Law firm Glaister Ennor and Australian litigation funder IMF Bentham applied to the High Court on Monday to start a class action against CBL Corp on behalf of Basil Ian Livingstone and others.

That puts the suit on a collision course with another funded by local litigation funder LPF Group and backed by CBL's major institutional shareholders Harbour Asset Management, Australia-based Argo Investments and broking firm Forsyth Barr.

A crucial difference is that the LPF-backed suit is against both CBL and its directors while the IMF-backed claim is tackling solely the company, which is in liquidation, and whoever its insurer is, in the belief that that is the easiest way to claim money for out-of-pocket investors. The IMF-backed claim has been filed at the High Court in Auckland.

As the LPF-backed claim has said, CBL directors received nearly $60 million from selling shares, and likely have insurance themselves, in addition to any cover CBL itself held.


The LPF-backed suit filed a statement of claim in the High Court in Wellington on October 31 and LPF director Phil Newland has said the courts are unlikely to allow both to proceed.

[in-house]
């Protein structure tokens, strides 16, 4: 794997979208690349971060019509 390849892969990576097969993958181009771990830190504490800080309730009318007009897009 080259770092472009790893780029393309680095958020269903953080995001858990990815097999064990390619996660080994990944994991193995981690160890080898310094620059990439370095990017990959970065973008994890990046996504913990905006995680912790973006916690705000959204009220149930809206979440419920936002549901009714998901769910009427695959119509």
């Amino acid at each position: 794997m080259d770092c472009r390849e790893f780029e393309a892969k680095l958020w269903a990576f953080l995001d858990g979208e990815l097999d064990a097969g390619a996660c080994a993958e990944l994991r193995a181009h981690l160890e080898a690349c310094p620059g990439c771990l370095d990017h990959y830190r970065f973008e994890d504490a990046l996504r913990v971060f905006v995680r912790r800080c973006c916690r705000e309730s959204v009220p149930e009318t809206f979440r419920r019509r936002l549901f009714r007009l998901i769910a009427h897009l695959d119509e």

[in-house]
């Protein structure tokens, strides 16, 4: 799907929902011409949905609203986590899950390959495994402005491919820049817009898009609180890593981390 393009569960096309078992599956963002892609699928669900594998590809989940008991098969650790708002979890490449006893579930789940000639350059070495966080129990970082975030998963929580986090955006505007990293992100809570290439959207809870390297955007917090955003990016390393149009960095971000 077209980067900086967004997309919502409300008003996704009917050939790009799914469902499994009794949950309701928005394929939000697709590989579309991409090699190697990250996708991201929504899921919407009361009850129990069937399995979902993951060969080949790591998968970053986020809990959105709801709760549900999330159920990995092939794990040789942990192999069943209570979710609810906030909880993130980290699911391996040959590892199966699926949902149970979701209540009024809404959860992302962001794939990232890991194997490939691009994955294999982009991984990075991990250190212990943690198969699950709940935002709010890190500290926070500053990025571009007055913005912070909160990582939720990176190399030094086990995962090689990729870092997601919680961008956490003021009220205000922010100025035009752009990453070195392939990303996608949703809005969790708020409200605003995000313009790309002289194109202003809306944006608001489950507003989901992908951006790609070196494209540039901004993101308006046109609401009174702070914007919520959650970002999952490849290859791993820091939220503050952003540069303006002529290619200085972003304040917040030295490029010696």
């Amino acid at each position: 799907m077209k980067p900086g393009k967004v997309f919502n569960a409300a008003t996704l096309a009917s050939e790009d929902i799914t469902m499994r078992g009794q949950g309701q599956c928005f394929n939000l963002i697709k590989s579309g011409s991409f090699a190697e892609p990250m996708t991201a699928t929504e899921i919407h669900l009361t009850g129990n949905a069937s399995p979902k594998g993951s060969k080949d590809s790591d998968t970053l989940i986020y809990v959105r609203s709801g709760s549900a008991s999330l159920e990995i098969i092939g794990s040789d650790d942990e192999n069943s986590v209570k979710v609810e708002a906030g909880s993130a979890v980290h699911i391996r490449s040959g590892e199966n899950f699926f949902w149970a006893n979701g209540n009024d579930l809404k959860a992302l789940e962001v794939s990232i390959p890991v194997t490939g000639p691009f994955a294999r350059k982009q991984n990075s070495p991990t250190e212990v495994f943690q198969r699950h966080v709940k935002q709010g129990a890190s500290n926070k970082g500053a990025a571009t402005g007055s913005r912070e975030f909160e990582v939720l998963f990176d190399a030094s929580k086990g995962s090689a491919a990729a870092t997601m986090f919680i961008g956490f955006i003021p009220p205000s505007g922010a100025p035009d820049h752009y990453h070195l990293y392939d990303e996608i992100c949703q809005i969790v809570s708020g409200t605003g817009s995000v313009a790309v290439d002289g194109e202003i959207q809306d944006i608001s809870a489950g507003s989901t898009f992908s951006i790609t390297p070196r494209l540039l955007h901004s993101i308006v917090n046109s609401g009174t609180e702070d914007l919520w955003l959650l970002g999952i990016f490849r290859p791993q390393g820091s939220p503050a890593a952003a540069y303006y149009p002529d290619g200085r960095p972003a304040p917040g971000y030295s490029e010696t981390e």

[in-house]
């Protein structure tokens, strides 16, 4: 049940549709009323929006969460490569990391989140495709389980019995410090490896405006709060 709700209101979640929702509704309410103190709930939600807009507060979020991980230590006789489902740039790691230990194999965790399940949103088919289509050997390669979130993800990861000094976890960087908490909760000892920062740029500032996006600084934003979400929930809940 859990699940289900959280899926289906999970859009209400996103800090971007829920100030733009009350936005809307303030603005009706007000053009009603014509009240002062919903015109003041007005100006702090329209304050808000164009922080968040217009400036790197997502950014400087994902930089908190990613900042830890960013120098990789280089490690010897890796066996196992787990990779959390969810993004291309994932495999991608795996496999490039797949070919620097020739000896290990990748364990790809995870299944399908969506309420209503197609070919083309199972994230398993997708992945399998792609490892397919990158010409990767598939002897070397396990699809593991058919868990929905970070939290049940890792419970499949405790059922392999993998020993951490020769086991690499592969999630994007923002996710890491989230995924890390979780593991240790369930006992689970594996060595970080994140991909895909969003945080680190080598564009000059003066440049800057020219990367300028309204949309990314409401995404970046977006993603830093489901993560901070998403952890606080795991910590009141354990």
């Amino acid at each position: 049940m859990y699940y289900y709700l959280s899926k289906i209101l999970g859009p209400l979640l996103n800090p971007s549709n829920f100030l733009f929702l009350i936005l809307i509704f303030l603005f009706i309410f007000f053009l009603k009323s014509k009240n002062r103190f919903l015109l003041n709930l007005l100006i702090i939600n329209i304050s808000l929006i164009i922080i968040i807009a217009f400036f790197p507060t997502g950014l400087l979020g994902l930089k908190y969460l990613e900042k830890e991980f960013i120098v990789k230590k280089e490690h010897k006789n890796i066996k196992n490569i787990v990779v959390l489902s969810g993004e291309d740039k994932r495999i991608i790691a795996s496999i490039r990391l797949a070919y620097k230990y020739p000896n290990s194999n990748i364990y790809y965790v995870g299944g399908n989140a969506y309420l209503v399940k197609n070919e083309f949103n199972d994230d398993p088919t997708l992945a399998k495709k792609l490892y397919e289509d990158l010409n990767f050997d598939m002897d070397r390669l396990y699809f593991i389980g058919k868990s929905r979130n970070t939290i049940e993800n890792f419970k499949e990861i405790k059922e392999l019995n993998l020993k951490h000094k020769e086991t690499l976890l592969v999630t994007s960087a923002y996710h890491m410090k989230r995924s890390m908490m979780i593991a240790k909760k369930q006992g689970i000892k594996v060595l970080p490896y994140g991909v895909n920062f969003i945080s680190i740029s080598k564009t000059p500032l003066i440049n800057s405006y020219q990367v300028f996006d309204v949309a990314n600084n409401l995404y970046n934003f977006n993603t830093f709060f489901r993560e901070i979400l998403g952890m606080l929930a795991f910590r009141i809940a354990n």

Investors backing the LPF suit own a combined 15.3 per cent of CBL – valued at $114.4m or $3.17 a share, the last price they traded at on NZX in February 2018.

Another of the major institutional shareholders, ACC, which owns 4.3 per cent of CBL, said it hasn't supported either suit and "we're still considering our options."

After months of refusing to name shareholders who had signed on to its suit, Glaister Ennor this week disclosed that the plaintiff will be Livingstone.

The last comprehensive list of CBL shareholders filed with the Companies Office shows Livingstone and Ryan Joseph Harvie, both of Hamilton, jointly owned 63,192 shares in March 2017.

Glaister Ennor said that "there is no link between Mr Livingstone and the directors of CBL.

"No director, or former director, or any relative or related entity of a director or a former director of CBL is permitted to be part of the group of shareholders that Mr Livingstone represents," it said in a statement.

"We will not be making any further comment at this stage."


However, there is a direct link between Glaister Ennor joint managing partner Jack Porus, the barrister hired to represent the IMF-backed suit, Philip Skelton, QC, and former CBL chair John Wells.

The three men sat on the same school trust board for a number of years.

Porus has previously said Wells resigned from the trust board before Glaister Ennor was instructed to advise on the CBL action.

"There have been growing calls for accountability from our shareholder clients, as well as industry leaders, following the collapse of CBL," Porus said this week.

"Glaister Ennor and Philip Skelton QC are answering those calls, with the support of IMF, in seeking compensation on behalf of those who have suffered significant losses as a result."

The statement, issued under IMF Bentham's letterhead, says the litigation will be funded on a "no-win-no-pay basis" and that IMF underwrites all the costs.

Although it was listed on both NZX and ASX since its float in September 2015, and based in New Zealand, CBL's principle business was selling construction insurance in France.